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Tuesday, 07 October
Venal Sin City
The wife and I have returned from Vegas. Even though Vegas undergoes near-constant change, the city itself really doesn't. What's mostly interesting to me about Vegas is the fact that it manages to convince you--a visitor--that it isn't as absurdly fucked up as it is. While you're in Vegas, ostensibly enjoying yourself, you don't notice the incredibly strange things, such as your eternally dripping faucet--in a desert--or the fact that you're hanging out in warehouse-sized Skinner boxes without windows or clocks, being served alcohol relentlessly and congratulating yourself on this fact while you slowly go broke. Fountains and seafood abound everywhere in this ridiculous, blasted skilletscape. It's like if you went into the Amazonian rainforest and were completely unsurprised to round a trail corner and find a Portuguese bank.
Only in Vegas could you possibly do something as self-abnegating as agreeing to go to an establishment as repulsive as Coyote Ugly, only to have the plasticine bar staff order you onto all fours and bark like a dog for a free shot. Not that this happened to me: it happened to D. Later that night, D. ingested some food that had peanuts in it and went into anaphylactic shock. It happened the night before the wife and I arrived to join everyone, and obviously, I was sad to have missed it; I think it is the quintessential Vegas experience.
I was told this story, by the way, while enjoying the discharge of a six-foot-tall bonglike thing apparently called a "beer tower." I'm a little surprised that nobody has opened an entire casino called "Beer Tower." Maybe next week after they disintegrate the Stratosphere with lasers. (The Stratosphere is so notoriously awful that they'd probably neglect to inform the guests first, immolating and/or crushing several thousands of people too cheap to spring for some place classy like Harrah's, where we stayed. [Harrah's is a gloomy, cheerless dump.])
The long weekend progressed as you might imagine. We were there to attend the wedding of C. and L.--and, really, fuck this initial nonsense. It irritates me too anymore, except when I can't think of what else to do. Let's call the groom Corny Eely and the bride RILOR, because it pleases me to think of her as the world's sweetest robot intelligence. Corny Eely is just a Googledodge, and how I also enjoy referring to him, as I am a fucking idiot.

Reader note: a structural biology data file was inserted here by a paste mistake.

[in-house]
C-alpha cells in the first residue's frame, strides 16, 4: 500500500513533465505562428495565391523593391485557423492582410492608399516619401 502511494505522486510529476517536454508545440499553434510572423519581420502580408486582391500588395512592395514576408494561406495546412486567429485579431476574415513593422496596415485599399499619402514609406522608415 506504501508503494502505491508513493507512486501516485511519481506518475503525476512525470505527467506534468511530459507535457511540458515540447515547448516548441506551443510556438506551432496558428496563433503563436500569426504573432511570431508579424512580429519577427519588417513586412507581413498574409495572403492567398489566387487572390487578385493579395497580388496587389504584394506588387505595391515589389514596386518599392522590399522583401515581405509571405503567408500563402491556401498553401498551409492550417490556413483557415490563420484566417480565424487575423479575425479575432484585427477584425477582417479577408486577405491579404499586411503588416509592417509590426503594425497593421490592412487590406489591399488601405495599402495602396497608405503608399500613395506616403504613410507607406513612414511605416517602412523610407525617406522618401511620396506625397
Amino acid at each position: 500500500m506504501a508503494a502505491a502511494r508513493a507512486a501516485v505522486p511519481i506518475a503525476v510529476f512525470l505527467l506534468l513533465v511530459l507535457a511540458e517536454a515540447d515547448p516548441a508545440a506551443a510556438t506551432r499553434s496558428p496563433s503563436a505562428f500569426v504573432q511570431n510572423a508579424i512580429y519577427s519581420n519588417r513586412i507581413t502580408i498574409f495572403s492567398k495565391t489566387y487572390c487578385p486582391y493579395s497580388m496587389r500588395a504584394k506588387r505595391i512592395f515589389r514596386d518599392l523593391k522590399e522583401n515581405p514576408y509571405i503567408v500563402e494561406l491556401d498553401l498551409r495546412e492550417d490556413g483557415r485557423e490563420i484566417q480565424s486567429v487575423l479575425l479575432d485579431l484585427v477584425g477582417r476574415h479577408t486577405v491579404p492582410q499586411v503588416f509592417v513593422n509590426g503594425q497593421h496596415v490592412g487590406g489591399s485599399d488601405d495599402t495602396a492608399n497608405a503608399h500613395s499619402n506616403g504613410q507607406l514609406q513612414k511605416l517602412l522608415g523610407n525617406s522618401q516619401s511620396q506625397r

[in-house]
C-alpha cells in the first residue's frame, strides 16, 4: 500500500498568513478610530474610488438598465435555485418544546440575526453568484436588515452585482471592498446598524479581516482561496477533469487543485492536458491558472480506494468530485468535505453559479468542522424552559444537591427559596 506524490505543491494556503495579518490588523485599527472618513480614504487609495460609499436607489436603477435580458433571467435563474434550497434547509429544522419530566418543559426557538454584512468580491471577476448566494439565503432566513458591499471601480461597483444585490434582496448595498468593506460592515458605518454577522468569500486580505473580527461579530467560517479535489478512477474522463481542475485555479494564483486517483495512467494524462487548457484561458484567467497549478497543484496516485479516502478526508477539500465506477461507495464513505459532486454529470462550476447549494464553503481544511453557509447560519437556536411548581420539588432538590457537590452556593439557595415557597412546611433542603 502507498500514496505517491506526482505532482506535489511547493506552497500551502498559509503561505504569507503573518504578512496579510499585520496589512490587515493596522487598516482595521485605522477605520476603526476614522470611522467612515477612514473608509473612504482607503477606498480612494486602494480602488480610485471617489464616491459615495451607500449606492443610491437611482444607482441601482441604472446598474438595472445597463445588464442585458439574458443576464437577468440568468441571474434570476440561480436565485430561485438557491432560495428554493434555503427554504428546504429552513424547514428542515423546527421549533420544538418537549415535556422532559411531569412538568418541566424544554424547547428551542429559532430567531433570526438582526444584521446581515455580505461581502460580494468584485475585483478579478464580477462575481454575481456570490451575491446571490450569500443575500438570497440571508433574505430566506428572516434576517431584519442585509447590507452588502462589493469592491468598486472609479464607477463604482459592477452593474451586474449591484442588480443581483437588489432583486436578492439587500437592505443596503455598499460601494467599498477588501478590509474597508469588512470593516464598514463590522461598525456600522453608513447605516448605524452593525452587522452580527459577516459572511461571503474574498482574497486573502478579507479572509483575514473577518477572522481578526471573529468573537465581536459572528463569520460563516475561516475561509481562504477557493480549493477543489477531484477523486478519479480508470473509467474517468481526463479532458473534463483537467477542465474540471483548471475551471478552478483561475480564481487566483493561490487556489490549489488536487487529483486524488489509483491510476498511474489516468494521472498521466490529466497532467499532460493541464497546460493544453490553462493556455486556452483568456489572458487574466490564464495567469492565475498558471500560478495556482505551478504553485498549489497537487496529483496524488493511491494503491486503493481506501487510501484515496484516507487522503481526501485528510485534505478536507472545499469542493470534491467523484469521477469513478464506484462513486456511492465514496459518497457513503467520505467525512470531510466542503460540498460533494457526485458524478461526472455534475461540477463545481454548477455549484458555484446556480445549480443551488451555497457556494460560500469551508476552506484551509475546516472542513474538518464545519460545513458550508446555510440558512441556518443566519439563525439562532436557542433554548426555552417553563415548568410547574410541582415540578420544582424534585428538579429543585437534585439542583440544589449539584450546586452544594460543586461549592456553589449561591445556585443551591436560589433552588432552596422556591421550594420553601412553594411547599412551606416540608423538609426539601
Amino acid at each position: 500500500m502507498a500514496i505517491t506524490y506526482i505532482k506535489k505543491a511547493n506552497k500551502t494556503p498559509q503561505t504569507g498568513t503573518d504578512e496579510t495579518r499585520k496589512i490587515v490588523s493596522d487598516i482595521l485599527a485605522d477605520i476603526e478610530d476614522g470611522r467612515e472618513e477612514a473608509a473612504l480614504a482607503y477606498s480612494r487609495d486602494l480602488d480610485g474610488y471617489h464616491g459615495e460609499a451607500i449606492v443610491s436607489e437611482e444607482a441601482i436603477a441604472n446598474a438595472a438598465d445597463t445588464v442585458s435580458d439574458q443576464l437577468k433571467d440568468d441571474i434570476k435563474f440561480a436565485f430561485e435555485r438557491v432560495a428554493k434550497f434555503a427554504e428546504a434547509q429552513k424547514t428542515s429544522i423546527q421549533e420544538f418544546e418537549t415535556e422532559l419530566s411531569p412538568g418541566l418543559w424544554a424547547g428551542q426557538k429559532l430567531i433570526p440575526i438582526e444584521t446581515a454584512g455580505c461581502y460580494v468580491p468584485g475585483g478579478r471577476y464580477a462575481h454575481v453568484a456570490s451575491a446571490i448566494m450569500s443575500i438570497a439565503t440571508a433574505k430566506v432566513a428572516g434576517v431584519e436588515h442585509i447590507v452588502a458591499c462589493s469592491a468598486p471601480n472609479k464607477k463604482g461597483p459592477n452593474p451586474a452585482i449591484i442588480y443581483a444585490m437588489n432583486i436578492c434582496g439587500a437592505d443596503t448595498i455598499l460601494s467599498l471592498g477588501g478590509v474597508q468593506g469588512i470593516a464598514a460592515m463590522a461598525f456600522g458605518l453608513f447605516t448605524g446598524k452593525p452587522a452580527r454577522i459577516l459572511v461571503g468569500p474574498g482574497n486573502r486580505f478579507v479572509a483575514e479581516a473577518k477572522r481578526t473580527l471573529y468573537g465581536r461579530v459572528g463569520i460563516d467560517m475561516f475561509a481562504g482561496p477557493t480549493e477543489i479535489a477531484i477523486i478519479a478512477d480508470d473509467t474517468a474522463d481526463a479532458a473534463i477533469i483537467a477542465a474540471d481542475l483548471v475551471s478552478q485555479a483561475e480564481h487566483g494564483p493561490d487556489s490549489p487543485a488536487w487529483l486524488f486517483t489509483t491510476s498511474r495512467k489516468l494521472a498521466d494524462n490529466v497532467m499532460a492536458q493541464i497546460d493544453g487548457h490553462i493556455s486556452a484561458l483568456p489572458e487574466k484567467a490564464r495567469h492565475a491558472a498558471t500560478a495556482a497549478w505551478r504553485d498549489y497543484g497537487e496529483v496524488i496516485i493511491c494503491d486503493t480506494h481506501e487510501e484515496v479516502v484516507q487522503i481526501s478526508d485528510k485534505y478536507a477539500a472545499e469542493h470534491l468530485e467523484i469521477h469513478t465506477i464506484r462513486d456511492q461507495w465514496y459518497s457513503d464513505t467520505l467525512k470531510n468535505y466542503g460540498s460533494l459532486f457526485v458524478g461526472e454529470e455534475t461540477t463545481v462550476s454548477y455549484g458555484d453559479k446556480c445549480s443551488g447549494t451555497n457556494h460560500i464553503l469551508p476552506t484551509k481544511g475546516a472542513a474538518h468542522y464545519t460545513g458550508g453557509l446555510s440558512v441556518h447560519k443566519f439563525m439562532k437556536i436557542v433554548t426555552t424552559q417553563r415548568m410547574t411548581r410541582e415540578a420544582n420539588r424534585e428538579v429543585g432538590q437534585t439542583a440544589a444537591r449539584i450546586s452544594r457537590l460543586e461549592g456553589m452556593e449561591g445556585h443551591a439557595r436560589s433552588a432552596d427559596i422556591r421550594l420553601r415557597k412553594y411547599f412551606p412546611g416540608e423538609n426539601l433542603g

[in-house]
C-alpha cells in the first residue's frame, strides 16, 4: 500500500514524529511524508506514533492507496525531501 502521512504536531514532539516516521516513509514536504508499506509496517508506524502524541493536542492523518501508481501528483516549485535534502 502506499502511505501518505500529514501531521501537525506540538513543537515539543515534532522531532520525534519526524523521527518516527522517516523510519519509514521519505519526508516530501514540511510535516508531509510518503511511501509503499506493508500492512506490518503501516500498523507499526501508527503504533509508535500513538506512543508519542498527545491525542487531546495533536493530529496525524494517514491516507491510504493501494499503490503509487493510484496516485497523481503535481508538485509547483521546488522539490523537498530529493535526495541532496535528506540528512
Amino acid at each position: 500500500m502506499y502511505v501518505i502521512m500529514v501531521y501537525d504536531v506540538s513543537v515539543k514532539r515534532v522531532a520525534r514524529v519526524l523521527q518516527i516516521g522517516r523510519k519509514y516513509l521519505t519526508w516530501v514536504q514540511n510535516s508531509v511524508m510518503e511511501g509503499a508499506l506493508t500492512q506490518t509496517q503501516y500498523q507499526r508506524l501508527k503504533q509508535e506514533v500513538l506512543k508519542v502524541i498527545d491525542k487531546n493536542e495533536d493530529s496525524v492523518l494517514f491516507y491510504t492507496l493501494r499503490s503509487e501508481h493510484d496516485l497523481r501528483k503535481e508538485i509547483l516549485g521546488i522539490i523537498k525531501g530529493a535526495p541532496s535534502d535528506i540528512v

The first night was spent, of all things, gambling. The wife made it to a little after two, while Corny and I, in a truly heroic exhibit of drinking and not sleeping, made it until after four AM playing craps. No less than three times during that epic night, Corny looked at me, shuffled his many chips and said, "Well, ready to call it a night?" And each time, my response was, "We just ordered beers." And he replied, each time, "That's true." Free beers. So we soldiered on, until I was forced to struggle up to my room and bid good-night (or, I suppose, morning) to Corny, who tiredly waved and then proceeded to go back to the ridiculously terrible O'Shea's to play craps for another two hours, eventually winding up with $700 in winnings on the evening.
And the next night was the bachelor/bachelorette parties, of course. I'm not allowed to talk about the details of the bachelor party because of that GUY RULE of silence, but I can share this: for the first time in my life, and I fervently hope the last, I was heard to tell a bartender, "I need fifteen shots of Jaegermeister." Then later we drove out into the desert, bent a bunch of hookers over the guardrail and fucked them stupid, then bludgeoned them with garden hoes and dumped their bodies in Lake Mead. But like I said, I can't really talk about it.